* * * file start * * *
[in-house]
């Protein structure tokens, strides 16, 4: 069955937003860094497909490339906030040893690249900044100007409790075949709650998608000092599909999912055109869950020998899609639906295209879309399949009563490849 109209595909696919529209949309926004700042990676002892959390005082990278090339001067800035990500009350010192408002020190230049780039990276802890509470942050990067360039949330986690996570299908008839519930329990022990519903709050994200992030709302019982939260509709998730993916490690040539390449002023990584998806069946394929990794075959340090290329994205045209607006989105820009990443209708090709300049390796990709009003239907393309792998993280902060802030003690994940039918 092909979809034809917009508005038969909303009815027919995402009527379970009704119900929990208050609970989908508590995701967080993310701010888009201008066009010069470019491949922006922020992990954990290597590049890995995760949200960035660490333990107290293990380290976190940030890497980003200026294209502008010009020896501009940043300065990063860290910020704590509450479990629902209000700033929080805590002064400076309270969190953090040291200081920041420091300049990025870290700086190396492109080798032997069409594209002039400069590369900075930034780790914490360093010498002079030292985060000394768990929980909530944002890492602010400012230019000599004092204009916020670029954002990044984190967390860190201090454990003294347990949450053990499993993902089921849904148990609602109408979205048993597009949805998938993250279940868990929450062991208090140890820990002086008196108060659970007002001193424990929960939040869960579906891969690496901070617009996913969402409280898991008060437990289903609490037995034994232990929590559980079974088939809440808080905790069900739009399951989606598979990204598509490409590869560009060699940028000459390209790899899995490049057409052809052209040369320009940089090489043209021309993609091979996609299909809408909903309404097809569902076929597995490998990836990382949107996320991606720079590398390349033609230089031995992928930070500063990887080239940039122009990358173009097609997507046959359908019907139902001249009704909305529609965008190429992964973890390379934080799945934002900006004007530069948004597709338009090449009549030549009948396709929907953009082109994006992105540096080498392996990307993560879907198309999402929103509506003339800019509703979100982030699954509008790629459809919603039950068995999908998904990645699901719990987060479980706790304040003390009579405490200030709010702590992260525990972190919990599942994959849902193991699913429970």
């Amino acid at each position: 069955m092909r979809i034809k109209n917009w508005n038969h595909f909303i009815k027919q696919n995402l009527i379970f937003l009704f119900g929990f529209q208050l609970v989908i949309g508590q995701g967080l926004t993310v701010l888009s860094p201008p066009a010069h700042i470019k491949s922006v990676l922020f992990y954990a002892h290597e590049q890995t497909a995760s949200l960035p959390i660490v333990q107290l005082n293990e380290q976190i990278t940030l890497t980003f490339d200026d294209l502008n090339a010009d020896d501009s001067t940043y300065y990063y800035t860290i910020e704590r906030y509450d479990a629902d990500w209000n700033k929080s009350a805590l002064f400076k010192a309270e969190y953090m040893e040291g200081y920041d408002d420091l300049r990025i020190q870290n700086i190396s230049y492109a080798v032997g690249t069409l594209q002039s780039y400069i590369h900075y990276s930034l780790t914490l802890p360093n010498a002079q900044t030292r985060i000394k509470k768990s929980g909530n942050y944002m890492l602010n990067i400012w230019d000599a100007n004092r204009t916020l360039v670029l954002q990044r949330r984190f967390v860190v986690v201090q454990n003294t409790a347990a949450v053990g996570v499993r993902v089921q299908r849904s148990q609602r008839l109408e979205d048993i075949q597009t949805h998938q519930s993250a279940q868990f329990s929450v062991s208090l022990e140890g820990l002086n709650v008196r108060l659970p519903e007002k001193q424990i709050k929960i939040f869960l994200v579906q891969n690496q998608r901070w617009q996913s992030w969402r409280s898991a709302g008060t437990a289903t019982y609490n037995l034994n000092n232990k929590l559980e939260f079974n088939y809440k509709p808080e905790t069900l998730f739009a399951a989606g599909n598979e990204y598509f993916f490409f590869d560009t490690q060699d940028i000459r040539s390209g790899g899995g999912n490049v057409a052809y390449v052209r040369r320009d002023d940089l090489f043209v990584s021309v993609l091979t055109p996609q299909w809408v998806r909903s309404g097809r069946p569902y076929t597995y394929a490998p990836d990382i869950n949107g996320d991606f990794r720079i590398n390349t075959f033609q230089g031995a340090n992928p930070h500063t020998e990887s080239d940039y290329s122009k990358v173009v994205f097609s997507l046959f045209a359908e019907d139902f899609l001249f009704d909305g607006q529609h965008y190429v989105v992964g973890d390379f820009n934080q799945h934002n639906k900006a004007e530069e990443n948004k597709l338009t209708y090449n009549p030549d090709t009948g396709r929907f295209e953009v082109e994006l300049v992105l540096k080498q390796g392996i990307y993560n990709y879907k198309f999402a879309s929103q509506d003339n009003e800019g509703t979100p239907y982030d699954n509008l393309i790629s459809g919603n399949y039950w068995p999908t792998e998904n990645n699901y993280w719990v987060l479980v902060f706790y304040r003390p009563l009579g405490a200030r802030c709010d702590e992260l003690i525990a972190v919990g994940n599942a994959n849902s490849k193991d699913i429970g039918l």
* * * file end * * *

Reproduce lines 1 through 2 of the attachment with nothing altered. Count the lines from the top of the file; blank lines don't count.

[in-house]
């Protein structure tokens, strides 16, 4: 069955937003860094497909490339906030040893690249900044100007409790075949709650998608000092599909999912055109869950020998899609639906295209879309399949009563490849 109209595909696919529209949309926004700042990676002892959390005082990278090339001067800035990500009350010192408002020190230049780039990276802890509470942050990067360039949330986690996570299908008839519930329990022990519903709050994200992030709302019982939260509709998730993916490690040539390449002023990584998806069946394929990794075959340090290329994205045209607006989105820009990443209708090709300049390796990709009003239907393309792998993280902060802030003690994940039918 092909979809034809917009508005038969909303009815027919995402009527379970009704119900929990208050609970989908508590995701967080993310701010888009201008066009010069470019491949922006922020992990954990290597590049890995995760949200960035660490333990107290293990380290976190940030890497980003200026294209502008010009020896501009940043300065990063860290910020704590509450479990629902209000700033929080805590002064400076309270969190953090040291200081920041420091300049990025870290700086190396492109080798032997069409594209002039400069590369900075930034780790914490360093010498002079030292985060000394768990929980909530944002890492602010400012230019000599004092204009916020670029954002990044984190967390860190201090454990003294347990949450053990499993993902089921849904148990609602109408979205048993597009949805998938993250279940868990929450062991208090140890820990002086008196108060659970007002001193424990929960939040869960579906891969690496901070617009996913969402409280898991008060437990289903609490037995034994232990929590559980079974088939809440808080905790069900739009399951989606598979990204598509490409590869560009060699940028000459390209790899899995490049057409052809052209040369320009940089090489043209021309993609091979996609299909809408909903309404097809569902076929597995490998990836990382949107996320991606720079590398390349033609230089031995992928930070500063990887080239940039122009990358173009097609997507046959359908019907139902001249009704909305529609965008190429992964973890390379934080799945934002900006004007530069948004597709338009090449009549030549009948396709929907953009082109994006992105540096080498392996990307993560879907198309999402929103509506003339800019509703979100982030699954509008790629459809919603039950068995999908998904990645699901719990987060479980706790304040003390009579405490200030709010702590992260525990972190919990599942994959849902193991699913429970």